Solution: You drive is most likely formatted in the NTFS (NT file system) file format. To use external storage on both Windows and Macintosh operating systems, it must be in the FAT32 (32-bit file allocation table) format. You’ll need to reformat the drive and choose FAT32 when prompted for a file format. To reformat the drive, right-click it in My Computer and click Format.

Problem: My new external storage device is USB 2.0 compatible but my files don’t transfer any faster than they did with the USB 1.1 external storage device.

Solution: At 480Mbps (megabits per second), USB 2.0 can transfer up to 40 times faster than USB 1.1. But both your computer and any connected hub must have USB 2.0 hardware to perform the higher-speed transfer. If you’re unsure of the computer’s USB capabilities, look under the Universal Serial Bus Controllers in Device Manager. USB 2.0 is denoted by either Standard Enhanced or USB 2.0 Enhanced. If your computer doesn’t support USB 2.0, you can install an add-on card to take advantage of the greater transfer speed. Note that for Windows to support USB 2.0, you must install Service Pack 2 for WinXP or Service Pack 4 for Win2000.

Problem: My FireWire external storage device transfers slowly.

Solution: FireWire 800 (also known as IEEE 1394b) can only transfer at 800Mbps when used with a 9-pin to 9-pin FireWire cable. A 9-pin to 6-pin cable allows for backward compatibility between older FireWire devices, but it only transfers data at 400Mbps. A major benefit of FireWire devices is that you can connect them in a chain, meaning you can connect your digital camcorder to your external hard drive and expect both to communicate with your computer. However, the entire FireWire chain shares the same bandwidth, and if multiple devices are active, you can significantly reduce your transfer speed. If you must daisychain FireWire devices, connect the external hard drive to the computer and place the slower FireWire devices at the end of the chain. In this fashion, your external drive’s data won’t have to pass through the slower devices.

Problem: My external storage drive accesses data slowly when it’s full.

Solution: You can improve your external drive’s performance by running Windows’ Disk Defragmenter utility to better organize the files on your drive. Select the Start menu, Programs, Accessories, System Tools, and then click Disk Defragmenter. In the Disk Defragmenter window, select your external drive and then click Analyze. Although Windows may indicate the drive doesn’t need to be defragmented, doing so may still improve its performance. Check Disk (or ScanDisk as it’s known in older versions of Windows) is another helpful utility that locates errors and bad sectors on your drive. Open My Computer and find the icon for your external storage device. Right-click the icon, select Properties, and then click the Tools tab. Click the Check Now button and select Automatically Fix File System Errors and Scan For And Attempt Recovery Of Bad Sectors. During the repair, Check Disk may stop to give you the option to save unrecoverable data. This data is an indecipherable jumble of characters that won’t provide any usable files—don’t recover the data and let Check Disk continue the repair.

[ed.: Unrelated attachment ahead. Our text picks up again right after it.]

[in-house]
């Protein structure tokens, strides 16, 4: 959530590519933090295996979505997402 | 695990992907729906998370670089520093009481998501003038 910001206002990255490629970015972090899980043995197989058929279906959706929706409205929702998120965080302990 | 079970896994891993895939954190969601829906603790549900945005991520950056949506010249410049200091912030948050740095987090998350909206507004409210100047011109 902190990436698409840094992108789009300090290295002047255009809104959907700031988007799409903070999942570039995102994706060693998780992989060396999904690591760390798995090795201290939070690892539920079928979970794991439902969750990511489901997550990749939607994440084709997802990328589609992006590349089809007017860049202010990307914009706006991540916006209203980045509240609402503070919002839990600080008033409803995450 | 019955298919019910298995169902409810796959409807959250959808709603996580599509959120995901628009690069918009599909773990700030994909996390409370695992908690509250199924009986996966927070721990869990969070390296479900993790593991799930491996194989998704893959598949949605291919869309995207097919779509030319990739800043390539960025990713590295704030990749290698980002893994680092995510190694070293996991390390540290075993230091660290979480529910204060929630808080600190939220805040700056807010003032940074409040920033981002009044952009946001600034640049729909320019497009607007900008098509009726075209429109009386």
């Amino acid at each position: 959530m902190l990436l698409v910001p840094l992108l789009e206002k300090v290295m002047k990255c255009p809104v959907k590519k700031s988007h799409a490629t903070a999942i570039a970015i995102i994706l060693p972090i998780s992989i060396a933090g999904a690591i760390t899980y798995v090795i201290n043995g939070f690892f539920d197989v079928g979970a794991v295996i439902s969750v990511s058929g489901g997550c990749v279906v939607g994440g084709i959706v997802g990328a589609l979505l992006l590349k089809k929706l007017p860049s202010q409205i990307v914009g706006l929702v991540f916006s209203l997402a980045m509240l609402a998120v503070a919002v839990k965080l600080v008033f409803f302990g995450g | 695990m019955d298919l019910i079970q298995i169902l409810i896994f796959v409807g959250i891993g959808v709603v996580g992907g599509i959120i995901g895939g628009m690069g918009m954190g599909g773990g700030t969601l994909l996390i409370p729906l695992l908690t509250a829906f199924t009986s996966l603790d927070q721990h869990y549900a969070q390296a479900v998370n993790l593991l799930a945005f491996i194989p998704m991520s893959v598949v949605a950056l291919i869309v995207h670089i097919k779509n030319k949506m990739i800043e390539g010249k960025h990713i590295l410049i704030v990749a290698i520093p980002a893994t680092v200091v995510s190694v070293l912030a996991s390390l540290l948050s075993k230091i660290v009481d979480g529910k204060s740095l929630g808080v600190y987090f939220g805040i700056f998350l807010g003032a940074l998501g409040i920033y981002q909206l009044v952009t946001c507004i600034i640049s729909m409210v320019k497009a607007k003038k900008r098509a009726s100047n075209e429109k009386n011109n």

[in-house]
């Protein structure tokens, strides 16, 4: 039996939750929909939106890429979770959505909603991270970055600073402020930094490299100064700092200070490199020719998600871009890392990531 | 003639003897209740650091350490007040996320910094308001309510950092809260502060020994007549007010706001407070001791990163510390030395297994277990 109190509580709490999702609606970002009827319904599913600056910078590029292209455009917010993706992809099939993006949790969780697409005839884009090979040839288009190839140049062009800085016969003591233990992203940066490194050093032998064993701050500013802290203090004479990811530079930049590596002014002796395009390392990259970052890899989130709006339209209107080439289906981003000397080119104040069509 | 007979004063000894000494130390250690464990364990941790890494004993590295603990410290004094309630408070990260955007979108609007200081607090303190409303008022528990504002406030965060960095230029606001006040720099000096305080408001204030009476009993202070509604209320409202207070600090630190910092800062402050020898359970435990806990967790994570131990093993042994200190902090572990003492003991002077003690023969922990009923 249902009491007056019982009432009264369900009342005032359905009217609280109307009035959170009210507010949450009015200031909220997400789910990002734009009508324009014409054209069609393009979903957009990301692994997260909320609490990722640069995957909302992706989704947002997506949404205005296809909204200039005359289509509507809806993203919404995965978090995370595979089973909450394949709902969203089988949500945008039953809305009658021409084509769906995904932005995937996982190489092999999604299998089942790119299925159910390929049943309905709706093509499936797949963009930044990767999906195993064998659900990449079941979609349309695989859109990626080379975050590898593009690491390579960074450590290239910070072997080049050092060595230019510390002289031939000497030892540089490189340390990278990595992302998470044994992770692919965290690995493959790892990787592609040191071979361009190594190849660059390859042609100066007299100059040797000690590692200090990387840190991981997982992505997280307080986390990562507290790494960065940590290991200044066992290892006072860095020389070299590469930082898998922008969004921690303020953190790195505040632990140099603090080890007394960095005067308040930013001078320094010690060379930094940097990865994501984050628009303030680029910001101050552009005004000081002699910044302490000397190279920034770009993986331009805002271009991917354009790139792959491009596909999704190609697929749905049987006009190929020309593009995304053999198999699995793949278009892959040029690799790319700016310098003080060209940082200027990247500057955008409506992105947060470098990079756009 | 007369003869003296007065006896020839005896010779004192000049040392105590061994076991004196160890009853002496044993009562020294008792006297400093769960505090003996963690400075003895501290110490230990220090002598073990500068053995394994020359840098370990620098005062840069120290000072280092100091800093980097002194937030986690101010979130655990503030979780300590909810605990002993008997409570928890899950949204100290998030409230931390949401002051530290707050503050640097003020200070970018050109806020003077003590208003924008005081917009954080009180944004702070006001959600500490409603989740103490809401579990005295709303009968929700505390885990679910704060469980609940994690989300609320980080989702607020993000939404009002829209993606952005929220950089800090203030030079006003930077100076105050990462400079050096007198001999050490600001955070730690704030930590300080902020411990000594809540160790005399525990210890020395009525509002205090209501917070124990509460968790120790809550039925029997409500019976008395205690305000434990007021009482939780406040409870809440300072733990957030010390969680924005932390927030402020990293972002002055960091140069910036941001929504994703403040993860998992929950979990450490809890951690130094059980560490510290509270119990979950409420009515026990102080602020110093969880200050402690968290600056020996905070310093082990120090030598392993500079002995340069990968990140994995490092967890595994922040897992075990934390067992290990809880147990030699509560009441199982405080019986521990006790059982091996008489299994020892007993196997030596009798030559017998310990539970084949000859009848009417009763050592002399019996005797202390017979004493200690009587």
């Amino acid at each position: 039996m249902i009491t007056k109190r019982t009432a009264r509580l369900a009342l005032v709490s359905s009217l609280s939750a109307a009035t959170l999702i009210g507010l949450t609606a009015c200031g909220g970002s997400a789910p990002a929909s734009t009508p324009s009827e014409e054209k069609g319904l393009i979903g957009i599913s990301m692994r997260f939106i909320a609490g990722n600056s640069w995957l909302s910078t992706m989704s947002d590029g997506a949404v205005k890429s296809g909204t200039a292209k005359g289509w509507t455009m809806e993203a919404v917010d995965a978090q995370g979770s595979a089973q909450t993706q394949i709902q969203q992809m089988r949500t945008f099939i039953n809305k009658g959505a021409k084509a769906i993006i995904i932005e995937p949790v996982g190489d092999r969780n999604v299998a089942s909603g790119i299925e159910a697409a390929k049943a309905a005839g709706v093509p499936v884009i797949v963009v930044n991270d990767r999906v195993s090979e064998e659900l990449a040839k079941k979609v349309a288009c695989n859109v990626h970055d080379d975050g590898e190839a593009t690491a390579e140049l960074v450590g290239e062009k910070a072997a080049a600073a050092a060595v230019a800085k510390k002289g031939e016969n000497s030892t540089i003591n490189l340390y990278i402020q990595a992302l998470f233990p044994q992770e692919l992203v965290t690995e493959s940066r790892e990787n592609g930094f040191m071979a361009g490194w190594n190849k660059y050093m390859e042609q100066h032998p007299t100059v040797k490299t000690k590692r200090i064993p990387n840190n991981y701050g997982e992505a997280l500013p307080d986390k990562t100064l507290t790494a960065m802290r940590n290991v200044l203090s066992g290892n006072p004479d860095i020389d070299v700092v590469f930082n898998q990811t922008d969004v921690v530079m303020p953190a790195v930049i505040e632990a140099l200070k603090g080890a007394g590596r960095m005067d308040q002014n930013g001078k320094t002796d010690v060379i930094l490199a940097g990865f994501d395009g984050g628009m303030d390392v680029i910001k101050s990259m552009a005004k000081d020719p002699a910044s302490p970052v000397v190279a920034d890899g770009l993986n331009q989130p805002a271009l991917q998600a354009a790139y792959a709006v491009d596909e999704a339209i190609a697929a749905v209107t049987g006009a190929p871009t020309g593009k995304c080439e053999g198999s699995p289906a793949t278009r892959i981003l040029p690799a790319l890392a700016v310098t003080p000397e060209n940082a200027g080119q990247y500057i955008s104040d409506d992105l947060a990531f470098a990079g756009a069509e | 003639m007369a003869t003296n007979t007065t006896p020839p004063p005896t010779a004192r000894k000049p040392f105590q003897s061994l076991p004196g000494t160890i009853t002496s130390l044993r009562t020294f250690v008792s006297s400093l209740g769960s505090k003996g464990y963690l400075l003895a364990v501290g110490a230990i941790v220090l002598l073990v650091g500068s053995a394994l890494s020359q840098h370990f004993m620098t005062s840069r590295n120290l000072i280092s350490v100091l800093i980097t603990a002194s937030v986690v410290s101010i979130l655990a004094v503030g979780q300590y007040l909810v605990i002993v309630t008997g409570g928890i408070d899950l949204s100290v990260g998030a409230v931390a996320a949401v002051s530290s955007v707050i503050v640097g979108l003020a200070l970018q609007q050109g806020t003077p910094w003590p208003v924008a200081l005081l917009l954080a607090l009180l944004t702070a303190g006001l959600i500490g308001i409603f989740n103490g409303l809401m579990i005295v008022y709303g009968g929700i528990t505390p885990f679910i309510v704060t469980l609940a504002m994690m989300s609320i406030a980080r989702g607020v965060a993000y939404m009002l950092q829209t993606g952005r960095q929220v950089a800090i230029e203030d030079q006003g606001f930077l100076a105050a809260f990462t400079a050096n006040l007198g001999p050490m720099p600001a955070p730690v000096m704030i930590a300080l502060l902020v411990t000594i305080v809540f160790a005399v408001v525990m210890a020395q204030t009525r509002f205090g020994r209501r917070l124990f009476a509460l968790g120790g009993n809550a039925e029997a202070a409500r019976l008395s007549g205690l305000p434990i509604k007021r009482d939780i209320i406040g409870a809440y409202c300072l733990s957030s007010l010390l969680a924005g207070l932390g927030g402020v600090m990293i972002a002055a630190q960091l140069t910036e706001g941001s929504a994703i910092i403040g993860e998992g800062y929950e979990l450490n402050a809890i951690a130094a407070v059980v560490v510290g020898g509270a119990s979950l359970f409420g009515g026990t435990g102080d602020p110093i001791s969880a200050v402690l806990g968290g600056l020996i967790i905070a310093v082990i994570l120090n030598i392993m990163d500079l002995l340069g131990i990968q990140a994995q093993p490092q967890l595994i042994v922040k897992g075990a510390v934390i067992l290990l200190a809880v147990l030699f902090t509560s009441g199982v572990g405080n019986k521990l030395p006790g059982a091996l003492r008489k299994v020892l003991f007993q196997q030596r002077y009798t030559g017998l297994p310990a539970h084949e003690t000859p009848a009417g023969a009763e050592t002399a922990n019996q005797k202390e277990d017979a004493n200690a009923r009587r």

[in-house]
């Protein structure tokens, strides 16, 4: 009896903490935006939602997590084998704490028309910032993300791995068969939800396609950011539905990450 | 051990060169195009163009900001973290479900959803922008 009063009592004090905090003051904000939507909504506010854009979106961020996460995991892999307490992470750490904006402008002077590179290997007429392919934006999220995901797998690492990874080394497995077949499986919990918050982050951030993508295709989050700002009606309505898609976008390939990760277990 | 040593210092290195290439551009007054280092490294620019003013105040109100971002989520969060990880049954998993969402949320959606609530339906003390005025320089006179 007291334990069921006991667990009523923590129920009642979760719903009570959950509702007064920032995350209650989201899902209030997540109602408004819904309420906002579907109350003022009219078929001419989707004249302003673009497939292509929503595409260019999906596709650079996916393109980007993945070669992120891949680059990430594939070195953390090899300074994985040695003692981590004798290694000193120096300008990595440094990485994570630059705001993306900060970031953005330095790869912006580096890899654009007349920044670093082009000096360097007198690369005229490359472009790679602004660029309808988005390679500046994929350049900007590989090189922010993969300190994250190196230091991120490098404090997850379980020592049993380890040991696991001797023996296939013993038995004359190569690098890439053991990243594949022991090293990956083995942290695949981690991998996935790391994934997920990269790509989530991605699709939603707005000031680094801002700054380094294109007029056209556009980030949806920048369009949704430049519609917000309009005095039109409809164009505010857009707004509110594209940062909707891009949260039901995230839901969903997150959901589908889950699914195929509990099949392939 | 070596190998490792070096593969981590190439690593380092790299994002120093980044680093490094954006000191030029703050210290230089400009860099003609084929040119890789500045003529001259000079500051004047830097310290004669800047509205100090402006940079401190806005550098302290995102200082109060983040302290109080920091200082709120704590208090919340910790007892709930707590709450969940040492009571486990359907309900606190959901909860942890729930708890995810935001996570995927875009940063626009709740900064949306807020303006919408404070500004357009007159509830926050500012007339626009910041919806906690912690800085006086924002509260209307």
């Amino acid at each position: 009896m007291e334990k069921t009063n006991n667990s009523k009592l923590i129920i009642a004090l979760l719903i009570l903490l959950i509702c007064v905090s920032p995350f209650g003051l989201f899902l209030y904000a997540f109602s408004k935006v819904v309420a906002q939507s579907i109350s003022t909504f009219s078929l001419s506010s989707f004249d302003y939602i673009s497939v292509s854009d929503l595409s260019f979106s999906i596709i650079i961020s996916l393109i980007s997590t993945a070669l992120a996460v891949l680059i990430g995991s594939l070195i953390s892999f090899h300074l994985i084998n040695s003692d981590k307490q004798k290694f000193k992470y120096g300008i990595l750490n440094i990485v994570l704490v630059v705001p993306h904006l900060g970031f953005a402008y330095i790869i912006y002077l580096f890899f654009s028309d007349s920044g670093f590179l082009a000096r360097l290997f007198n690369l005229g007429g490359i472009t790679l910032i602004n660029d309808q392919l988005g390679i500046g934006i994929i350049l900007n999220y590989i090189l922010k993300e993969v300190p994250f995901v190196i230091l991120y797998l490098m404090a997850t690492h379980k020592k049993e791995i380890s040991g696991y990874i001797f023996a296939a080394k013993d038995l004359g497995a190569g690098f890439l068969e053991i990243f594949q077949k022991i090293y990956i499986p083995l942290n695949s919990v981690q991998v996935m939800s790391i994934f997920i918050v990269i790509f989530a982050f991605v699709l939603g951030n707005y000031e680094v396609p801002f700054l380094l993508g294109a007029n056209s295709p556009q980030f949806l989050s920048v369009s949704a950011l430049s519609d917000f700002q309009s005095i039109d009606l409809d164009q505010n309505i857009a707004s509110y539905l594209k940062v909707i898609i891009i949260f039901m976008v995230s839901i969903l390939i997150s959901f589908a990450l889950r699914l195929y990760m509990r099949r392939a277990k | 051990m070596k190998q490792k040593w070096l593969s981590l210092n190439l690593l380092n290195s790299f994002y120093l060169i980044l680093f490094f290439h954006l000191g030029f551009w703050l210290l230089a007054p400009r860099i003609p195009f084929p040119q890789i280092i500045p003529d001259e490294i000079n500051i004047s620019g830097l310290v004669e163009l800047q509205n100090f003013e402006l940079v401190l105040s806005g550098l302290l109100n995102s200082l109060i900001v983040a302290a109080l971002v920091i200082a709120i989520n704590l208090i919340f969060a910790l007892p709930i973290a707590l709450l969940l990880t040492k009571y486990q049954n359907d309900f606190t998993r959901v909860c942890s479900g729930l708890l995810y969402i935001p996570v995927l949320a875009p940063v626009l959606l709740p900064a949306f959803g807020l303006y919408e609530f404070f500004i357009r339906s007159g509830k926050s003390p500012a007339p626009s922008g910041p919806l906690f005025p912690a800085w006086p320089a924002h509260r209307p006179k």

Problem: Windows reports my USB or FireWire flash drive is write-protected.

Solution: Some flash drives have a write-protect switch located on the side of the drive that locks data from being written to it. Use a ballpoint pen or small object to unlock the drive’s write-protection. It’s also possible to trigger write-protection by unplugging a drive in the process of writing data. Although it’s typically fine to remove an idle flash drive, the Safely Remove Hardware tool in the taskbar is designed to stop Windows from accessing the drive. You can click this icon, even after the error has occurred, to remove the write-protection from the drive. If the drive is still protected, you may need to connect the flash drive to another port and reboot your computer to reset the flash drive’s settings.

Problem: Windows reports that my external storage is full even when it has more than enough free space.

Solution: If your drive uses the FAT32 file format, Disk Is Full or Not Enough Space error messages can occur when you transfer files larger than 4GB. Although FAT32 can’t work with files over 4GB, the NTFS file format can. Win2000 and XP feature a converter tool that lets you convert a drive from FAT32 to NTFS without removing any files from the drive. Before running the converter tool, Windows advises you to back up the drive’s data because an error during the conversion process could corrupt it. Click the Start menu, select Run, type cmd, and then click OK. At the DOS prompt, type convert (drive letter): /fs:ntfs and press Enter. For example, if your external drive’s letter is E, type convert E:/fs:ntfs to change it from FAT32 to NTFS. After you enter the command line, you may be required to enter the drive’s volume name, which will be listed in My Computer next to the external drive’s letter.